Will the Internet remove traditional higher ed's prestige factor?
- Michael Kinsley writes for The Washington Post that the Internet may be higher education’s great disruptor, bringing down traditional institutions by taking away the power of prestige.
- The prestige factor that enshrines the nation’s most elite institutions comes with the selective admissions process, but when anyone can access the course content offered to the privileged few, Kinsley posits the $200,000 education may not seem so worth it.
- While online, for-profit universities have not yet posed much of a threat to the Harvards and Yales of the higher education sector, there is a chance that they'll get better 10 or 20 years down the line, or that MOOCs will get better, and information once reserved for the privileged few can be had by many more, for far less.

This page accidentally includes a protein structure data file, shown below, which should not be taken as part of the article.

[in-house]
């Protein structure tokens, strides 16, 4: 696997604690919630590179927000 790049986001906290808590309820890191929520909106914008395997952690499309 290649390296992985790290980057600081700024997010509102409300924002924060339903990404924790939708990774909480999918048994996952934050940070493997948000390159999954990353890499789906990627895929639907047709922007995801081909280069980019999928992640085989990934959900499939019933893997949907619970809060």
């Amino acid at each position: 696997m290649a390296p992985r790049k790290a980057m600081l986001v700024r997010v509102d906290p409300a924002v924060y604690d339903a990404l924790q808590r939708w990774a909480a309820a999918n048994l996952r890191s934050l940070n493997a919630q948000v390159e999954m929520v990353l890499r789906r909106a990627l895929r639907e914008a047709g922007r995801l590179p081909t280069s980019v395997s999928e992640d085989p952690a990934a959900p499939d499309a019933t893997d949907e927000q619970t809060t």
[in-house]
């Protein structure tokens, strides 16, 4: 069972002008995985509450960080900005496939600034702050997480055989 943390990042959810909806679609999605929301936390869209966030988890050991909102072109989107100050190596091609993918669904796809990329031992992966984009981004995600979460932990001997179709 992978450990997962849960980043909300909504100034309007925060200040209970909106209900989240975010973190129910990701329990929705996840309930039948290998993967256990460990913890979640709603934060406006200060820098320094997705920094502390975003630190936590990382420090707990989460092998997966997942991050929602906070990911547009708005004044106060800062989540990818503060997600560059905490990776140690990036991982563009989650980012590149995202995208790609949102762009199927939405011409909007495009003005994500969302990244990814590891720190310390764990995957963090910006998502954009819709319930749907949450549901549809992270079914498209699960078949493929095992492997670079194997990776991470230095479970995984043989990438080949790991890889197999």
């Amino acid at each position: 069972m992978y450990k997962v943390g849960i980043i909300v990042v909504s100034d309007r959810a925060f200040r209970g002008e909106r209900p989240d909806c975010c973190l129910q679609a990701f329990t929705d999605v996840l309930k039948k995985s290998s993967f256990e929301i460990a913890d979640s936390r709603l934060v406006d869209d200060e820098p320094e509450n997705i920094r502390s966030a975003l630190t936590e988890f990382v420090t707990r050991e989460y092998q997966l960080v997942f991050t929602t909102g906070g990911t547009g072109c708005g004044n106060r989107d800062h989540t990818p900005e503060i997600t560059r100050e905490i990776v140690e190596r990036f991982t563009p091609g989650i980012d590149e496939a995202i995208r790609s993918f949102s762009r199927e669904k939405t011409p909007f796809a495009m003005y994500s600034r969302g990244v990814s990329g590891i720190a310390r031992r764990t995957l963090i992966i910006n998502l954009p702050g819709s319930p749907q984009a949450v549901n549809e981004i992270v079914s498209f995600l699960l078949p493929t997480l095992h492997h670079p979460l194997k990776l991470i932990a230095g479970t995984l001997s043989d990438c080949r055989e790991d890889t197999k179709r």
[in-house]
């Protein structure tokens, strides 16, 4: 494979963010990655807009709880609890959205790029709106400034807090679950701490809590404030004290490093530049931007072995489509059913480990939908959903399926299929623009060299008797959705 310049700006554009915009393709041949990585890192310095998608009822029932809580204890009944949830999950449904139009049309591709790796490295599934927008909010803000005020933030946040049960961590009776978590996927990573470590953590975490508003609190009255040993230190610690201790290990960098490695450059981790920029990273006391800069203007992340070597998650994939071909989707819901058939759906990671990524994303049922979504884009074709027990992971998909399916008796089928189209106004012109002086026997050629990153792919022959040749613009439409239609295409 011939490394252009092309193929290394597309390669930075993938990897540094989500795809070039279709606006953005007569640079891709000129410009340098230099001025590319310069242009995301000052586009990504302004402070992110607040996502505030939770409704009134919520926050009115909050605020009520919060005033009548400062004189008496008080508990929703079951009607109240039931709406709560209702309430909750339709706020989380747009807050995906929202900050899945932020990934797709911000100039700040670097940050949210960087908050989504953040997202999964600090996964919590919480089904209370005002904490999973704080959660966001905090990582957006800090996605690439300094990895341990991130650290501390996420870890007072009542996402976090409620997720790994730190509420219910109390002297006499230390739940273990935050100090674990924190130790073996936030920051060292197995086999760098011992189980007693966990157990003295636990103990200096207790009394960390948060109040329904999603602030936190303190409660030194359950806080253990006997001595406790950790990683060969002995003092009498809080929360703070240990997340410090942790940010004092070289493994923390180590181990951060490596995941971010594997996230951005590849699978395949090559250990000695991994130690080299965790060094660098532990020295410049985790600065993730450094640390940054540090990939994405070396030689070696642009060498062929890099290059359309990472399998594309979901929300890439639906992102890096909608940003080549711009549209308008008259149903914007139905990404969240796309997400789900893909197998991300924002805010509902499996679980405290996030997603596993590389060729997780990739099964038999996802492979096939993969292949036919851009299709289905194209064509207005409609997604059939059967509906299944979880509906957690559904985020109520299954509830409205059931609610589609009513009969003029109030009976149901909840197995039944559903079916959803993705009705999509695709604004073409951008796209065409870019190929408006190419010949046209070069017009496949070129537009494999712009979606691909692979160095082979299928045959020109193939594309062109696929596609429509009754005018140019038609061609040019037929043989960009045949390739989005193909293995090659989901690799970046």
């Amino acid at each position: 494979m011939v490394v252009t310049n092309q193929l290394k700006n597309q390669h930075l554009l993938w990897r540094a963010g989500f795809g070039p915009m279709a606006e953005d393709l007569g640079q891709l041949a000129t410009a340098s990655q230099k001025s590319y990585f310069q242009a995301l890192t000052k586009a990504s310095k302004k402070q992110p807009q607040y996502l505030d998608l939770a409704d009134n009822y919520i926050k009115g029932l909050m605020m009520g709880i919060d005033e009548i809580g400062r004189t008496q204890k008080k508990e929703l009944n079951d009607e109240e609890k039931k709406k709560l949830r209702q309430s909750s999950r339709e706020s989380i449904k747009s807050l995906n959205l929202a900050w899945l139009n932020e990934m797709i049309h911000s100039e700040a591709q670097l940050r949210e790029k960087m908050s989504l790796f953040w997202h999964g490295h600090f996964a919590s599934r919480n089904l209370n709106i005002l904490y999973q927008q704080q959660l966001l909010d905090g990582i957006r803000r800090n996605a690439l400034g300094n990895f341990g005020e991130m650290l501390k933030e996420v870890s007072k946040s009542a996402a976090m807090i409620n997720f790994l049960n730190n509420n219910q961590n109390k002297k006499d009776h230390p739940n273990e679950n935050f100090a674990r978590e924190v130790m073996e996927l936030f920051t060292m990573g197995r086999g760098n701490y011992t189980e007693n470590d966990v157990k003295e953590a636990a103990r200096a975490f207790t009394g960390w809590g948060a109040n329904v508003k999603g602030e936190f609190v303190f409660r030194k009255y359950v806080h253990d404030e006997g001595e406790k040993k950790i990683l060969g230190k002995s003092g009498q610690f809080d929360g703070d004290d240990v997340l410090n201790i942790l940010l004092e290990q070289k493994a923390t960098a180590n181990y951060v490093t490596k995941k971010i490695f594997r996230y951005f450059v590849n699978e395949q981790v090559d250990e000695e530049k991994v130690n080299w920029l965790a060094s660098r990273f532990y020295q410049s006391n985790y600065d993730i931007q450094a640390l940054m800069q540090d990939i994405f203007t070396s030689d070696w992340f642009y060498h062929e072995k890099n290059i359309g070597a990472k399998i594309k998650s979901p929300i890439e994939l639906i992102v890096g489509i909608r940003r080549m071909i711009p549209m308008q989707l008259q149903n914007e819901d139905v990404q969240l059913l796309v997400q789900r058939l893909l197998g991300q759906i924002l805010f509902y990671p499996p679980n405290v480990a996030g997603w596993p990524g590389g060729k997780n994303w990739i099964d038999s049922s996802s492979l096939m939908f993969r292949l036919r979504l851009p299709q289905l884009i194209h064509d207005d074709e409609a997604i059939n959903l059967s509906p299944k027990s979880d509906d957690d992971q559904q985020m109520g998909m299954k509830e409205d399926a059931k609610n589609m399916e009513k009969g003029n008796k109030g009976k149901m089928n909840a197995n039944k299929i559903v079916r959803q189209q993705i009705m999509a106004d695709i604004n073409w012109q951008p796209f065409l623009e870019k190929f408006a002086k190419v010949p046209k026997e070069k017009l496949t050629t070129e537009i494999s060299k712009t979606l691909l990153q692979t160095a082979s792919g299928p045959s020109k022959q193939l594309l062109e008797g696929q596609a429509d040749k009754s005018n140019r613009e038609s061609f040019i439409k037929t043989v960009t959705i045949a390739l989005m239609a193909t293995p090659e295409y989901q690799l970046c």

As new technology makes higher education theoretically available to anyone with an Internet connection and a device capable of accessing it, practically speaking, there are still barriers to access. Students who enroll in MOOCs disproportionately come from educated families and live in higher income neighborhoods, and the prestige factor at Yale or any other highly respected school still does a lot for students when they can put it at the top of their resume.
Nanodegrees and other types of targeted postsecondary training may give prospective employees the skills they need to get a job, but the benefits of prestige and the equity concerns that come with it, are likely more than a few decades away from obsolescence.
The Washington Post: How the Internet will disrupt higher education’s most valuable asset: Prestige